One of the most challenging topics when implementing the Esri platform is how authentication will be handled. Are you curious about your authentication options? There are significant implications around ArcGIS Online and/or Portal that will be driven by your decisions on this topic.
Within this video, SSP Innovations’ Skye Perry details the most popular options surrounding authentication for your portal.
Is your utility, telecommunications company, or pipeline operation interested in getting up and running on ArcGIS Online, ArcGIS Enterprise, and/or Portal for ArcGIS? Learn about the ArcGIS Online Jumpstart option from SSP on our GIS Jumpstarts overview page here. We’ll get your team up and running quickly on the leading Esri web GIS platform.
Hi, I’m Skye Perry with SSP Innovations and today I wanted to explore a topic we get a lot of questions on when discussing options around going with Esri ArcGIS Online or Esri Portal for ArcGIS.
One of the major areas that we think you need to make this decision on is authentication. And so I wanted to come in here today and talk a little bit about authentication options for Esri ArcGIS Online and Esri Portal for ArcGIS, just so that it might help in your decision making.
So I’ve got a pre-drawn board here. We’ve got ArcGIS.com, which is Esri ArcGIS Online, drawn out here. I’ve also got Portal. I’ll come back to Portal in a moment. I’m not really focusing on architecture as far as getting to the geodatabase, but I kind of just represented that from our other architectures. ArcGIS.com can go through a DMZ Web Adaptor and get to the back-office geodatabase. We’ll assume it has data.
So let’s focus in on the authentication options for Esri ArcGIS Online. Now the easiest approach, and what we’ve done with 99% of our customers who have implemented ArcGIS.com, is to use the native local user store. So when we say local users, when you create your Esri ArcGIS Online organization, you, by default, have a user within that organization, and we can then go ahead and create additional local users. Here at SSP, we use firstname.lastname_SSP. So, I could create one of those for every user in my company here, and provide them access.
Now, the upside of this is I could do this in minutes, literally minutes. I can upload it from a file. I could type it in and it does not take very long. It will assign them a password initially, as they start to sign-up, and then they can set their own password once they log in. Very typical for a website out there on the internet. So, it works very well like that.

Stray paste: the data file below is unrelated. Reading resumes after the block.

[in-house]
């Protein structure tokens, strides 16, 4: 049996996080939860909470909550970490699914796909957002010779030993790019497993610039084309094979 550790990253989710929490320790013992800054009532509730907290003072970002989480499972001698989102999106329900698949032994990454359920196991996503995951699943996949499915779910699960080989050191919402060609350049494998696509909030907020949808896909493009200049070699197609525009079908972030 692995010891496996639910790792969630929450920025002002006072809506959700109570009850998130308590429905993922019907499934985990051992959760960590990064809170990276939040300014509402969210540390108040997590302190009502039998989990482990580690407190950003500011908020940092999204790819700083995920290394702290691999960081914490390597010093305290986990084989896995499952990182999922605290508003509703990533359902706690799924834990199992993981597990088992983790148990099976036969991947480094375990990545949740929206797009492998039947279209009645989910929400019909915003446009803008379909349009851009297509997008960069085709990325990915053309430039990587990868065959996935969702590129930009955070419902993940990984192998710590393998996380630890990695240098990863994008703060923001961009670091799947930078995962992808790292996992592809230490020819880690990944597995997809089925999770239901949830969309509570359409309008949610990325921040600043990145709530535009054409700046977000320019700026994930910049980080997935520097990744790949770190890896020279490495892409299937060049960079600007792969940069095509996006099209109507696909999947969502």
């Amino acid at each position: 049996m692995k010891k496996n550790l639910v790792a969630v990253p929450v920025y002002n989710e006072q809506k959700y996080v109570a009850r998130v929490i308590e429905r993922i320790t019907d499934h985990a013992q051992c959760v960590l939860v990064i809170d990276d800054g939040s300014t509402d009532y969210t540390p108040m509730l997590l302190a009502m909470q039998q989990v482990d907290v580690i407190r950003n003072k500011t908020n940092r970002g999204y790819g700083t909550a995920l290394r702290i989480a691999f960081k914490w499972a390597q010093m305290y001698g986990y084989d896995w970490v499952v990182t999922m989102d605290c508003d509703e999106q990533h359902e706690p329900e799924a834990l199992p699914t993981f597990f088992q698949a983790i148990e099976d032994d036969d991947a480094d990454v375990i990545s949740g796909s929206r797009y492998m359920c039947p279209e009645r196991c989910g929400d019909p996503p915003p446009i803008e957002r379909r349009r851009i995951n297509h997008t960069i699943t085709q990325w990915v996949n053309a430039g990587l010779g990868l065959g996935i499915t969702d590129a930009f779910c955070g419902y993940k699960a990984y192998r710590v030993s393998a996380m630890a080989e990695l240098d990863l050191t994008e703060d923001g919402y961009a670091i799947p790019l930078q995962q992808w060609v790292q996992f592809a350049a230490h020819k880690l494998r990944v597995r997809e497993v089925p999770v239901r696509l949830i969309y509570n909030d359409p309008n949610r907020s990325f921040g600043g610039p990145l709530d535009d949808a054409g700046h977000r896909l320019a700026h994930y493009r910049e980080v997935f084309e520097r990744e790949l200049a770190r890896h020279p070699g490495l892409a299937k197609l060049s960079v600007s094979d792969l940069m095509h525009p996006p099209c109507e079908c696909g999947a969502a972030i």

The downside, of course, as you are probably reading into it, that you are creating your own password for your account and it’s one more password to track, to monitor, and to change on a regular basis. And the other big downside is, because we’re not tapping into your back-office active directory data store here, that this user, if somebody leaves the organization or something like that, we can’t just turn off the active directory account and get rid of their access here, so you’d have to have a step (a manual step) to go out to ArcGIS.com and delete or perhaps just disable that local user account within ArcGIS.com. So that’s the downside. It’s not truly an enterprise approach, but again the upsides in this case usually outweigh it which is: it’s really easy to set these up and you can get users access very quickly. So, local users, big plus.
Next, if you say “Hey, that’s absolutely not going to work with us and we still want to work with ArcGIS.com,” the second way to get out here is to actually put in something to do with your LDAP or your active directory authentication. Almost everybody has active directory these days, so we’re going to specifically hone in on active directory, but they support other LDAPs as well (Esri that is) and there is a lot more information online.
To do this is doable, but it’s a little bit tricky, so want to talk through some ins and outs there. So of course, active directories are always behind the firewall in your back-office. This has your users. Here at SSP we have a domain: ssp\ and I’m sperry and many other users throughout the organization. I want to use that account to get access to this third-party site, ArcGIS.com.
The key here, and this is not an area of expertise for me, I’ll be honest with you, but it’s an area I’ve learned a little bit about by working with some other good professionals in the area, is called ADFS, or Active Directory Federated Services. So, this is another piece; there’s a server in here, and I don’t know the details behind it all because that’s not my area, but they’re taking this active directory and they are exposing, through the firewall (represented here in red), your active directory ability to sign on. This can either be fed directly out to ArcGIS.com or you can create an actual site that is a log in site that you host, that allows the user to authenticate against active directory and essentially say “Hey, this is a valid, authenticated user” back to Esri ArcGIS Online. But the key here, either way, is that we need to be able to talk to ADFS from ArcGIS.com, and ADFS is brokering the data to active directory.